This ‘zero waste’ Japanese building is made from 700 donated windows6 min read
Planks of burgundy cedar wood frame 700 mismatched windows, forming a patchwork quilt of glass panes against a backdrop of mountain peaks and rolling groves of evergreens.
The facade of the Kamikatsu Zero Waste Center is striking, to say the least; almost as striking as the fact that it was built from trash.
Located on the banks of the Katsuura River, on a double-horseshoe bend in the remote mountain town of Kamikatsu in southern Japan, the center was opened in 2020 amid the Covid-19 pandemic and has become a new heart for the community.
Replacing the former “prefab shack” where garbage was sorted, the new center was constructed to aid the town’s ambitious goal of achieving 100% zero waste, said Hiroshi Nakamura, head architect for the project and founder of NAP Architectural Consulting.
“We wanted to make this (center) a place that the residents could be proud of,” said Nakamura.
The center helps residents recycle waste in 45 categories, and features a boutique hotel for eco-tourists. Credit: Koji Fujii
Built with memories
Nakamura and his team began designing the zero waste center in consultation with Kamikatsu’s residents in April 2016.
For the remaining structure and interior, almost everything was recycled. But creating a building from trash is no easy task. “We usually design first and then apply ready-made materials to fit the design,” the architect told CNN. Instead, the design process took more than two years, sourcing and fitting together every piece like a jigsaw puzzle.
Some items — including roofing materials, metals for waterproofing, bolts and screws for joints, and equipment such as air-conditioning and plumbing fixtures — had to be new to ensure compliance with building codes and safety standards, said Nakamura. However, limiting the amount of new resources still helped to reduce the building’s environmental impact, and cost, which Nakamura estimated would have been double without the use of recycled materials.
Broken glass and pottery were transformed into terrazzo flooring, and green glass bottles into a recycled chandelier. Credit: Koji Fujii
The team had to be resourceful, asking manufacturers for excess or imperfect materials that would ordinarily be scrapped, such as defective tiles, said Nakamura.
Broken glass and pottery were transformed into terrazzo flooring, harvest containers from a local shiitake mushroom farm were converted into bookshelves, and a disused bed from a nursing home was transformed into a sofa. For the building’s striking facade, the residents collected old windows, some retrieved from abandoned buildings.
“The architecture itself was created with the memories of the residents, so they have an attachment to it,” said Nakamura.
A zero-waste town
Nestled in the central mountains of Shikoku Island, Kamikatsu sprawls across an expansive 27,000 acres. Its settlements cluster along a winding stretch of highway that follows the bends of the Asahi and Katsuura rivers, weaving through valleys of cedar-covered mountain slopes.
The town’s remote location, an hour’s drive to the nearest city, means that Kamikatsu has always managed its own trash, and has a strong culture of recycling, said Momona Otsuka, chief environmental officer at Kamikatsu Zero Waste Center, who moved to the town in 2020.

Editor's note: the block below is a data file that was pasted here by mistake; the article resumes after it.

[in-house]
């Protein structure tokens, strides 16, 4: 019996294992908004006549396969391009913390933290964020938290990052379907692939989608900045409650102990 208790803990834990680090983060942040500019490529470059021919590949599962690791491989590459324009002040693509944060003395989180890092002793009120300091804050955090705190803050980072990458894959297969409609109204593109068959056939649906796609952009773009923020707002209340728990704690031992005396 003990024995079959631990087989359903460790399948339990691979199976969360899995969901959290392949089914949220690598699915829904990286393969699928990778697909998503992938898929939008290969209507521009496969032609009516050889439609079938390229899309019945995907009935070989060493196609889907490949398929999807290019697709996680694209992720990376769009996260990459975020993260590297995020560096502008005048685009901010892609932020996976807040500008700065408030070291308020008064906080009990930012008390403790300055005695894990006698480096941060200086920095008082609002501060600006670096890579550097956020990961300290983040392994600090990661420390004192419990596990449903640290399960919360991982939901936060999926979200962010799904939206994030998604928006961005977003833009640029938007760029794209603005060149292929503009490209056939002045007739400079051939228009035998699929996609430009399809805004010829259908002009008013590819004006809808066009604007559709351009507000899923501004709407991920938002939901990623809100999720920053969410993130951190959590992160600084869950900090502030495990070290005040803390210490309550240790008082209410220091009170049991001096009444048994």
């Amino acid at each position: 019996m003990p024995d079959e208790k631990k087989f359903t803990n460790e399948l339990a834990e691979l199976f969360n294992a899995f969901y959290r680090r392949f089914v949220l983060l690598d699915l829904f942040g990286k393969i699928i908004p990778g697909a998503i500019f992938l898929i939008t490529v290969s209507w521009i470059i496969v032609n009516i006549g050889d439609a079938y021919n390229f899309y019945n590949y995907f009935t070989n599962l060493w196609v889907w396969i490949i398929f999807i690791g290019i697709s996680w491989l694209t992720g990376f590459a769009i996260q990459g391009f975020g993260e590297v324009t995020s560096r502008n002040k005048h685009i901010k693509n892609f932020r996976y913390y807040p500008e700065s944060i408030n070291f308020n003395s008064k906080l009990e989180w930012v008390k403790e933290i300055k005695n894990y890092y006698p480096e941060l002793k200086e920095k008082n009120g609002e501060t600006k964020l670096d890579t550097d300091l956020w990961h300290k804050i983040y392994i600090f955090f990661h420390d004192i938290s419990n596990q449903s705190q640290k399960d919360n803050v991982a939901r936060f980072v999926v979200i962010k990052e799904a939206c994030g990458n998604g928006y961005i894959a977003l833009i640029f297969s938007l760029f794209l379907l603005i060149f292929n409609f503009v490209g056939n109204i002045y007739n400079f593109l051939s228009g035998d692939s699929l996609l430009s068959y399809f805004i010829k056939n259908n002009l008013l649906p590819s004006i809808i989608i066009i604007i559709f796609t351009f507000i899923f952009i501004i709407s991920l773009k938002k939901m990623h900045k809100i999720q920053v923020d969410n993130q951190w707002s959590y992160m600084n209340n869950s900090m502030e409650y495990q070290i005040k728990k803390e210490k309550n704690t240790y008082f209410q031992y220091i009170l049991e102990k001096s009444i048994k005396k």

Old harvest boxes from local farms have been upcycled into storage shelves in the community hall. Credit: Koji Fujii
But getting to true zero waste, originally targeted for 2020, is tricky, said Otsuka: “Some categories of waste, such as diapers and disposable heat packs, are exceedingly difficult and expensive to recycle.”
The Zero Waste Center was designed to address this problem, she said. Using a one-way system, the center is divided into areas that make recycling easier: a trash sorting and collection zone, a recycling center, an education room, and a volunteer-led shop where free, reusable items such as clothes, plates, books and electronics are donated and picked up by residents. Anything that can’t be recycled is collected and sent to an incinerator or landfill in the nearest city, Tokushima.
But the center isn’t just about helping the environment: it’s also for the people. Residents typically visit once or twice a week, and with public spaces incorporated into the design, it doubles as a community hub for the spread-out town.
Media coverage has created a sense of pride in the community, said Otsuka, adding that the center is already attracting tourists: in its first year, 5,000 people visited the town, and 1,200 guests stayed at the hotel, despite the Covid-19 pandemic. As tourism opens up, she hopes more visitors will come to “experience zero waste in a positive way.”
A recyclable building
But the Kamikatsu Zero Waste Center has recycling built into its very foundations. Future innovation or population decline could mean a decrease in trash, leaving the building redundant. In anticipation of this, Nakamura designed the building to be easily downsized, or taken apart entirely and recycled.
From above, the building’s question mark shape is clear. It asks people to question their consumer habits, and use less. Credit: Koji Fujii
“The concept of zero waste is not about the final disposal of waste, such as eliminating garbage (that goes to landfill), but rather we need to think about how to eliminate waste from upstream,” Nakamura added.
Designing the Kamikatsu Zero Waste Center has motivated Nakamura to seek out greener architecture projects, and to be more creative in sourcing materials — and he hopes that the center will inspire others to rethink waste, too.
“My perception of, and way of thinking about garbage, has changed 180 degrees,” Nakamura said. “I learned the importance of creating new things while inheriting memories.”